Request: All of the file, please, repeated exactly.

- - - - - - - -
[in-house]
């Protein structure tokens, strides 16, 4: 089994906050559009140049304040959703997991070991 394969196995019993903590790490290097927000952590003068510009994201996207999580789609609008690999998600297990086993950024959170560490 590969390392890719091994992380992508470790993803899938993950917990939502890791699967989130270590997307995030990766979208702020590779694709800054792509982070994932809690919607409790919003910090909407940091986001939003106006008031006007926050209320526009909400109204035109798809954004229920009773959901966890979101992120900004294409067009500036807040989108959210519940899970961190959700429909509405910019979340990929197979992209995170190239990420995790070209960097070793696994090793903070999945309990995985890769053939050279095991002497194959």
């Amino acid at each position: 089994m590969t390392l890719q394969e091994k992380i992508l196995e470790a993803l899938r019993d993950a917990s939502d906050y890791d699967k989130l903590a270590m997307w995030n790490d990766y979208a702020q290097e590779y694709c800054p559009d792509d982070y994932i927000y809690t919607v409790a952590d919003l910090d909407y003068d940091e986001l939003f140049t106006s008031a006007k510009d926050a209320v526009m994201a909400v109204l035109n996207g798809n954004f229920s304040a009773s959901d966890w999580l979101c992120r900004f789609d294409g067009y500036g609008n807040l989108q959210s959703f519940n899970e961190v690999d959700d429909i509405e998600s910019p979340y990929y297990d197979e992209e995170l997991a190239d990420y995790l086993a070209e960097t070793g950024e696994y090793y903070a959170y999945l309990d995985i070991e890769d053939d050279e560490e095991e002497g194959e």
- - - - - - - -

[in-house]
């Protein structure tokens, strides 16, 4: 089994906050559009140049304040959703997991070991 394969196995019993903590790490290097927000952590003068510009994201996207999580789609609008690999998600297990086993950024959170560490 590969390392890719091994992380992508470790993803899938993950917990939502890791699967989130270590997307995030990766979208702020590779694709800054792509982070994932809690919607409790919003910090909407940091986001939003106006008031006007926050209320526009909400109204035109798809954004229920009773959901966890979101992120900004294409067009500036807040989108959210519940899970961190959700429909509405910019979340990929197979992209995170190239990420995790070209960097070793696994090793903070999945309990995985890769053939050279095991002497194959």
């Amino acid at each position: 089994m590969t390392l890719q394969e091994k992380i992508l196995e470790a993803l899938r019993d993950a917990s939502d906050y890791d699967k989130l903590a270590m997307w995030n790490d990766y979208a702020q290097e590779y694709c800054p559009d792509d982070y994932i927000y809690t919607v409790a952590d919003l910090d909407y003068d940091e986001l939003f140049t106006s008031a006007k510009d926050a209320v526009m994201a909400v109204l035109n996207g798809n954004f229920s304040a009773s959901d966890w999580l979101c992120r900004f789609d294409g067009y500036g609008n807040l989108q959210s959703f519940n899970e961190v690999d959700d429909i509405e998600s910019p979340y990929y297990d197979e992209e995170l997991a190239d990420y995790l086993a070209e960097t070793g950024e696994y090793y903070a959170y999945l309990d995985i070991e890769d053939d050279e560490e095991e002497g194959e």